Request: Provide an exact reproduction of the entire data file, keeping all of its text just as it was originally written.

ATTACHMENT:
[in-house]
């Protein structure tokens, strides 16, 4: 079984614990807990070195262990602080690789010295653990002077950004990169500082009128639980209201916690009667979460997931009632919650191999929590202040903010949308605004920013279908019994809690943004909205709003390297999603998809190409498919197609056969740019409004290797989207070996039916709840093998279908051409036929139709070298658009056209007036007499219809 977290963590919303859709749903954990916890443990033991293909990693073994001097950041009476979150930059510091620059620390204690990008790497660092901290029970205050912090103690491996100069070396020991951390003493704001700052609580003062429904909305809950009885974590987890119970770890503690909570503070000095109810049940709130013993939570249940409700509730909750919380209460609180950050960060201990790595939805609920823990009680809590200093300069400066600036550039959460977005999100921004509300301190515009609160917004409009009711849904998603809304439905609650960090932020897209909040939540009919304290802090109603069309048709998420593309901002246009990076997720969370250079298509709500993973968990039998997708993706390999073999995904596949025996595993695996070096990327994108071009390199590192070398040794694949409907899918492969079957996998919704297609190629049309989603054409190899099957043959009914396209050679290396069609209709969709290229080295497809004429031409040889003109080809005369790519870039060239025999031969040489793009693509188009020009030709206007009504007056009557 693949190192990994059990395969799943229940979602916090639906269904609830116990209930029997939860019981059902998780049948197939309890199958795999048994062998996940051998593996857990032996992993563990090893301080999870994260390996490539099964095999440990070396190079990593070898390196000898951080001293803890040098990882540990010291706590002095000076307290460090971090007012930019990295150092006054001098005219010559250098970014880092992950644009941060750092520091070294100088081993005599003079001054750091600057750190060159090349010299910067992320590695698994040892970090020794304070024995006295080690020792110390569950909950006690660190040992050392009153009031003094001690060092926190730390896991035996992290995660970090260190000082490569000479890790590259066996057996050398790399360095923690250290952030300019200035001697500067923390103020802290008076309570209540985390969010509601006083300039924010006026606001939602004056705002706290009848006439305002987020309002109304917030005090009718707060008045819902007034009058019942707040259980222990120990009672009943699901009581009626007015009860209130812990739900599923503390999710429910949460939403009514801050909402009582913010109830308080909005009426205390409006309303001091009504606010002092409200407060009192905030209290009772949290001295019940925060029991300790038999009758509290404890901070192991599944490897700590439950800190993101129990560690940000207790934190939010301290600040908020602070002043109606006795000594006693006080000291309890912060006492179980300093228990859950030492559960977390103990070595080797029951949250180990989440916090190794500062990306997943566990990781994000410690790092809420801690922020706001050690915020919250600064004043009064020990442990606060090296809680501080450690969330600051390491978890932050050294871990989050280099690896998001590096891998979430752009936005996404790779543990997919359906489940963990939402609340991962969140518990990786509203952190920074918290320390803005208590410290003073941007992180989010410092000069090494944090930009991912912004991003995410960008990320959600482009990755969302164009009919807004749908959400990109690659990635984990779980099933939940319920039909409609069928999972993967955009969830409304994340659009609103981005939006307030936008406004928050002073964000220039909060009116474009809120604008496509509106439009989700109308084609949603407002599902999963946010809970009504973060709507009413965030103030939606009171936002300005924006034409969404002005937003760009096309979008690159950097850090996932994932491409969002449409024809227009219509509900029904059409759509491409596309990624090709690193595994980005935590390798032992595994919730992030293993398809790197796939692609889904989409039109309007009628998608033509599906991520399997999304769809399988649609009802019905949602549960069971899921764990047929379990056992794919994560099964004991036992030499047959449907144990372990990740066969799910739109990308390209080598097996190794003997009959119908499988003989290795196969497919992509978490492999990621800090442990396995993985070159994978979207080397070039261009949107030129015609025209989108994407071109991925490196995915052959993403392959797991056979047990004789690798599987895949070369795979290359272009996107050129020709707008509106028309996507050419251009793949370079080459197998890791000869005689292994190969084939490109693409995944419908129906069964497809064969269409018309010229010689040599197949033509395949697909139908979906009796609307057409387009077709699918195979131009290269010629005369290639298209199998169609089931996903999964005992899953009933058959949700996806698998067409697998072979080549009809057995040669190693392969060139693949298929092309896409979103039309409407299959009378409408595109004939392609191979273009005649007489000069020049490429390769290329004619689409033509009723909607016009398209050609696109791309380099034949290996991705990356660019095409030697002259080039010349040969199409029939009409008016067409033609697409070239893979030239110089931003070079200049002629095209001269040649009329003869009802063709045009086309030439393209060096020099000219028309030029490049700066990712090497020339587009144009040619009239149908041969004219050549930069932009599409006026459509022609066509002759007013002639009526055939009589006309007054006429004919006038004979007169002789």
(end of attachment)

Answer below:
[in-house]
């Protein structure tokens, strides 16, 4: 079984614990807990070195262990602080690789010295653990002077950004990169500082009128639980209201916690009667979460997931009632919650191999929590202040903010949308605004920013279908019994809690943004909205709003390297999603998809190409498919197609056969740019409004290797989207070996039916709840093998279908051409036929139709070298658009056209007036007499219809 977290963590919303859709749903954990916890443990033991293909990693073994001097950041009476979150930059510091620059620390204690990008790497660092901290029970205050912090103690491996100069070396020991951390003493704001700052609580003062429904909305809950009885974590987890119970770890503690909570503070000095109810049940709130013993939570249940409700509730909750919380209460609180950050960060201990790595939805609920823990009680809590200093300069400066600036550039959460977005999100921004509300301190515009609160917004409009009711849904998603809304439905609650960090932020897209909040939540009919304290802090109603069309048709998420593309901002246009990076997720969370250079298509709500993973968990039998997708993706390999073999995904596949025996595993695996070096990327994108071009390199590192070398040794694949409907899918492969079957996998919704297609190629049309989603054409190899099957043959009914396209050679290396069609209709969709290229080295497809004429031409040889003109080809005369790519870039060239025999031969040489793009693509188009020009030709206007009504007056009557 693949190192990994059990395969799943229940979602916090639906269904609830116990209930029997939860019981059902998780049948197939309890199958795999048994062998996940051998593996857990032996992993563990090893301080999870994260390996490539099964095999440990070396190079990593070898390196000898951080001293803890040098990882540990010291706590002095000076307290460090971090007012930019990295150092006054001098005219010559250098970014880092992950644009941060750092520091070294100088081993005599003079001054750091600057750190060159090349010299910067992320590695698994040892970090020794304070024995006295080690020792110390569950909950006690660190040992050392009153009031003094001690060092926190730390896991035996992290995660970090260190000082490569000479890790590259066996057996050398790399360095923690250290952030300019200035001697500067923390103020802290008076309570209540985390969010509601006083300039924010006026606001939602004056705002706290009848006439305002987020309002109304917030005090009718707060008045819902007034009058019942707040259980222990120990009672009943699901009581009626007015009860209130812990739900599923503390999710429910949460939403009514801050909402009582913010109830308080909005009426205390409006309303001091009504606010002092409200407060009192905030209290009772949290001295019940925060029991300790038999009758509290404890901070192991599944490897700590439950800190993101129990560690940000207790934190939010301290600040908020602070002043109606006795000594006693006080000291309890912060006492179980300093228990859950030492559960977390103990070595080797029951949250180990989440916090190794500062990306997943566990990781994000410690790092809420801690922020706001050690915020919250600064004043009064020990442990606060090296809680501080450690969330600051390491978890932050050294871990989050280099690896998001590096891998979430752009936005996404790779543990997919359906489940963990939402609340991962969140518990990786509203952190920074918290320390803005208590410290003073941007992180989010410092000069090494944090930009991912912004991003995410960008990320959600482009990755969302164009009919807004749908959400990109690659990635984990779980099933939940319920039909409609069928999972993967955009969830409304994340659009609103981005939006307030936008406004928050002073964000220039909060009116474009809120604008496509509106439009989700109308084609949603407002599902999963946010809970009504973060709507009413965030103030939606009171936002300005924006034409969404002005937003760009096309979008690159950097850090996932994932491409969002449409024809227009219509509900029904059409759509491409596309990624090709690193595994980005935590390798032992595994919730992030293993398809790197796939692609889904989409039109309007009628998608033509599906991520399997999304769809399988649609009802019905949602549960069971899921764990047929379990056992794919994560099964004991036992030499047959449907144990372990990740066969799910739109990308390209080598097996190794003997009959119908499988003989290795196969497919992509978490492999990621800090442990396995993985070159994978979207080397070039261009949107030129015609025209989108994407071109991925490196995915052959993403392959797991056979047990004789690798599987895949070369795979290359272009996107050129020709707008509106028309996507050419251009793949370079080459197998890791000869005689292994190969084939490109693409995944419908129906069964497809064969269409018309010229010689040599197949033509395949697909139908979906009796609307057409387009077709699918195979131009290269010629005369290639298209199998169609089931996903999964005992899953009933058959949700996806698998067409697998072979080549009809057995040669190693392969060139693949298929092309896409979103039309409407299959009378409408595109004939392609191979273009005649007489000069020049490429390769290329004619689409033509009723909607016009398209050609696109791309380099034949290996991705990356660019095409030697002259080039010349040969199409029939009409008016067409033609697409070239893979030239110089931003070079200049002629095209001269040649009329003869009802063709045009086309030439393209060096020099000219028309030029490049700066990712090497020339587009144009040619009239149908041969004219050549930069932009599409006026459509022609066509002759007013002639009526055939009589006309007054006429004919006038004979007169002789």